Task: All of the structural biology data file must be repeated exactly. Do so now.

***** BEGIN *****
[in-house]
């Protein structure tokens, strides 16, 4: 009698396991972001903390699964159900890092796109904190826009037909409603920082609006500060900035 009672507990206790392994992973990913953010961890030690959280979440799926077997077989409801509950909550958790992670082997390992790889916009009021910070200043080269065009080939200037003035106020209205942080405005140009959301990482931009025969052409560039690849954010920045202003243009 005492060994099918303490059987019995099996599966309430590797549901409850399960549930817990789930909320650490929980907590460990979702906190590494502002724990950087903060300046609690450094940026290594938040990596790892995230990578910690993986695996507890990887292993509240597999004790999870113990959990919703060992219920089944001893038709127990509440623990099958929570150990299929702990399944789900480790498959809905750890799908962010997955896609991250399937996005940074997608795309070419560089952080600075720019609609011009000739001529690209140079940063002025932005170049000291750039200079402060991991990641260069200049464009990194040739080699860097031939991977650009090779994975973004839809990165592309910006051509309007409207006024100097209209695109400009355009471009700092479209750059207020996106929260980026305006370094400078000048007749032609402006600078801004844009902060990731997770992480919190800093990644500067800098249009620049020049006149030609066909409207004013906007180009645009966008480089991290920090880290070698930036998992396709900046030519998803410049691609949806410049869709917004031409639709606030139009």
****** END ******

[in-house]
């Protein structure tokens, strides 16, 4: 009698396991972001903390699964159900890092796109904190826009037909409603920082609006500060900035 009672507990206790392994992973990913953010961890030690959280979440799926077997077989409801509950909550958790992670082997390992790889916009009021910070200043080269065009080939200037003035106020209205942080405005140009959301990482931009025969052409560039690849954010920045202003243009 005492060994099918303490059987019995099996599966309430590797549901409850399960549930817990789930909320650490929980907590460990979702906190590494502002724990950087903060300046609690450094940026290594938040990596790892995230990578910690993986695996507890990887292993509240597999004790999870113990959990919703060992219920089944001893038709127990509440623990099958929570150990299929702990399944789900480790498959809905750890799908962010997955896609991250399937996005940074997608795309070419560089952080600075720019609609011009000739001529690209140079940063002025932005170049000291750039200079402060991991990641260069200049464009990194040739080699860097031939991977650009090779994975973004839809990165592309910006051509309007409207006024100097209209695109400009355009471009700092479209750059207020996106929260980026305006370094400078000048007749032609402006600078801004844009902060990731997770992480919190800093990644500067800098249009620049020049006149030609066909409207004013906007180009645009966008480089991290920090880290070698930036998992396709900046030519998803410049691609949806410049869709917004031409639709606030139009």